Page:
With this thought circling my mind, I began my first outdoor sculpture for a local public art project. The sculptures will hang for a month from a tree in the Glenwood South District of Raleigh, NC. The largest challenge in the project is how to convert fiber art into an outdoor sculpture that can withstand the elements.  I will be creating three or more sculptures using various multimedia materials that are then hardened with a textile hardener, Paverpol.  In a future blog, I will discuss the materials and process in more detail as well as detail the complete public art project happening in Glenwood South.

Shattered, the first sculpture for this project, is based on the question of "What will we leave behind?"  Using cotton, felt, and silk I created my vision of an Urban Vessel.  I wanted to illustrate a shattered relic of our time using graffiti coloring as an alternative to the depressing thought of unearthed plastic ware.


My Rainbow of Thread Colors

One of my favorite gifts from my husband is my Gutermann 100% Natural Cotton Thread Set. Being able to quickly glance at thread color options and audition different colors without having to scramble through a box of thread is a huge time saver.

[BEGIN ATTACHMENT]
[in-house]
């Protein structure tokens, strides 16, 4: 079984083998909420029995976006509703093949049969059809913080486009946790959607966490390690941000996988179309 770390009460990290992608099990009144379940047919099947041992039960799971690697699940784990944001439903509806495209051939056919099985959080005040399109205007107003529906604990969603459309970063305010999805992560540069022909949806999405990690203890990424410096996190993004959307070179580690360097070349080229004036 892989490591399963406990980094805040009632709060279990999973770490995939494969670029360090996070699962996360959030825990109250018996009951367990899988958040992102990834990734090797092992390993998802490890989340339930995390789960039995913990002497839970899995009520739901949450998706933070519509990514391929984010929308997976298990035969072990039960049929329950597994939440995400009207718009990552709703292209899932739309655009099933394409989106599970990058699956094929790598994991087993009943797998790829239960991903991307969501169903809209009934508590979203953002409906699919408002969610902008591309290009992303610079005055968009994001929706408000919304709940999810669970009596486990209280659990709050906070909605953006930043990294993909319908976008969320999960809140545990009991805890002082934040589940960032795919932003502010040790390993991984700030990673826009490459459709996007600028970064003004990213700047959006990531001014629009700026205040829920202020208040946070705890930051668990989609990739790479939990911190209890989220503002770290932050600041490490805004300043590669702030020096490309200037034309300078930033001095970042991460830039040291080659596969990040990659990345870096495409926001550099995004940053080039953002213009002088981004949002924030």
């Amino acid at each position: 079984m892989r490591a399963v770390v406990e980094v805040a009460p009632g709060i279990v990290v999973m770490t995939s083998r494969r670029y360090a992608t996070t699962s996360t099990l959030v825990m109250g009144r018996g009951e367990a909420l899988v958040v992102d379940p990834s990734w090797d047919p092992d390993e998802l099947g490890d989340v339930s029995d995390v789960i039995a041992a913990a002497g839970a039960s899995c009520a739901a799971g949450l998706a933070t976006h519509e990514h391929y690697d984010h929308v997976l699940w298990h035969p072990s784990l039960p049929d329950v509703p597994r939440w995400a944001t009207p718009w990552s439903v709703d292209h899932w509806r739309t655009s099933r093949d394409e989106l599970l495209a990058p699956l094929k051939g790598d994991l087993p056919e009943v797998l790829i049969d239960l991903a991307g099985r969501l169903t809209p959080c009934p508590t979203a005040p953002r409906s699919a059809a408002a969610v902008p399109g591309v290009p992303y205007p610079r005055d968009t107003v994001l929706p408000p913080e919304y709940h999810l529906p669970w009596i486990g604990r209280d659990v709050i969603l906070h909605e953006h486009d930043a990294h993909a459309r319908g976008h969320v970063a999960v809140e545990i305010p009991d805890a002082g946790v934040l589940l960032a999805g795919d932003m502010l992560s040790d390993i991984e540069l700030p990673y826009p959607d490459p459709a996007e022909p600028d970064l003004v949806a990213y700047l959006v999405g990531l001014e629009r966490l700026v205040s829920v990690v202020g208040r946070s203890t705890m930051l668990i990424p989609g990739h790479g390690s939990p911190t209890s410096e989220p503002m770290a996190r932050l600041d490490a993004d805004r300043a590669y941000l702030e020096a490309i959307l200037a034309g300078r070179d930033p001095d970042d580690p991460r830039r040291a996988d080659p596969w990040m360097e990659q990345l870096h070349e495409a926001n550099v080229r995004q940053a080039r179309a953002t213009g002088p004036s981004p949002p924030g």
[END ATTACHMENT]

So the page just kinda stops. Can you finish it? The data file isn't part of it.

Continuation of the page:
I currently use glass jars to contain my other threads.  However, I hope to eventually find a way to display them as well.  Shelf space is precious in my studio.  I will be searching for a solution that can be mounted on the wall.

I have tried various thread brands and prefer the 100% Natural Cotton Gutermann thread for most of my projects.  I prefer cotton as it can be over-dyed if needed.  The cotton thread works well for both machine and hand stitching.  There are many more expensive brands, but Gutermann is a good quality thread in an average price range.  In my experience, Coats & Clark brand threads break easily regardless of the type.  

I have used several of Gutermann's other thread types for both machine and hand stitching.  I use Gutermann 100% Viscose thread when I want to emphasize an area by adding shine.  For pieces needing added strength I use Gutermann's 100% Polyester thread for both machine and hand stitching.  To add a minimal shine, I use Gutermann's 100% Silk Thread.  I have currently only used the silk thread for hand stitching.  The most impressive thread is the Gutermann Invisible Thread.  Anyone that has ever experienced a rat's nest bobbin using invisible thread knows the importance of a good invisible thread.  I have used both the clear and the smoke invisible thread numerous times without any problems for both the top thread and the bobbin.  

Over the course of my experiments I will try other brands.  Currently, I am trying out the different types of thread while keeping the brand a constant.  Keeping the brand variable the same allows me to get a feel for the difference of type of thread without having to consider brand differences.

Please comment on either thread storage options or thread choices that you have a fondness for using.